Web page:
Have a blockquote too. I never get to use them.

Amateurs sit and wait for inspiration, the rest of us just get up and go to work.

-Stephen King

It’s Been Awhile…

Black Haired Guy reflects on the state of his derelict blog.

It’s been nearly six months (or so?) since I wrote my last post on here, and it was sort of an easy post to just toss out there; it was something fairly safe and typical. And I haven’t written a damn thing for this blog since. It makes me feel kind of sad looking back on it, as apparently I have quite a few followers and have had quite a bit of views; things were actually starting to look up for me on here and it’s sad to see how I’ve let it all sort of drift away and fall apart, especially since it was my first attempt at blogging. But maybe all of that negativity isn’t actually necessary quite yet.

What really happened was I started a new blog titled Everything Sucks that is over at the wonderfully titled everythingsucks.blog ( I put the effort into an actual domain name!). I finally figured out a theme I could run with that sounded good, and could churn out post after post that were all related to a common theme: everything in life sucking. You see, this blog here, theblackhairedguy, was my first blog and was meant as an experiment; as you all know, you need to start every journey somewhere and starting is always an awkward and painful experience. And so that’s what this blog is. Like I said in the about page, I never had much of a plan and always intended to work things out as I went along, and that’s exactly what I did. Many of these posts had a common theme — a sort of reflection on many various facets of life — and while they varied quite a bit, I think there was still something underlying them all, even if I can’t exactly put it into words.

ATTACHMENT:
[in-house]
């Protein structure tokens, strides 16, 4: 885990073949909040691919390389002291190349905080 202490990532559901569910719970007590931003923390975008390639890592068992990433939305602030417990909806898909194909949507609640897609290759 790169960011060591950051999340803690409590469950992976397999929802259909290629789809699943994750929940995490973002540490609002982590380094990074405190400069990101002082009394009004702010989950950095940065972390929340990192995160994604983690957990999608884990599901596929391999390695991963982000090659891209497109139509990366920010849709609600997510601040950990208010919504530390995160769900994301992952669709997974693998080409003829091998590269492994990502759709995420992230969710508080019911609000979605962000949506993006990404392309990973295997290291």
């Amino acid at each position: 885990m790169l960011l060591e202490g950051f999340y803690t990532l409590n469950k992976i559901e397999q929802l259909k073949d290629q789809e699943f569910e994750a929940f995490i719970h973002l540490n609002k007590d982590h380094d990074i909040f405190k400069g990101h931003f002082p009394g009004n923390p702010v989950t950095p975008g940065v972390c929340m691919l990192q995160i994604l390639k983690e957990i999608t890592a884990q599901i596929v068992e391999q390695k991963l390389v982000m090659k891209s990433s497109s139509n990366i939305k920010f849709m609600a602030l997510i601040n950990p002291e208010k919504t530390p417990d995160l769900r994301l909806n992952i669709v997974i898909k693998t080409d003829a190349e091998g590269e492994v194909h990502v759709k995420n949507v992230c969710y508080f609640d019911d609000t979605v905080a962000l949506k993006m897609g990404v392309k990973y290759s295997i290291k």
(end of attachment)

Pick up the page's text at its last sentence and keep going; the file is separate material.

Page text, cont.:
As I said, I have this new blog over at Everything Sucks and I think it is a much more professional job and that things are tidier over there. I even have set banners for blog posts! I’m working from a single theme — everything sucking — and this naturally keeps things coherent as all posts must be from a certain point of view. Check it out and follow if you’re interested! Despite this project that I’m proud of, there are some things I write that are more reflective than statements about life and how it sucks…like sometimes you need to just think aloud write about things instead of always trying to prove a point. There seems to be certain things I write that seem to fit this blog’s perspective on things rather than showing how they suck, and while they do suck, I tend to think that this might be a more introspective blog than Everything Sucks, and that they may be able to coexist.

My main problem is that of time; it’s hard to focus on two blogs as well as the bunch of other random shit I do in my life. But coming back on here has left me with a realization that I have plenty to write about on here away from the purposeful pessimism of Everything Sucks. While I’m not promising anything, I might have to start posting some things on here again. And if you happen to read this, well, thanks for taking the time, especially since it’s been quite a bit of time since I’ve posted.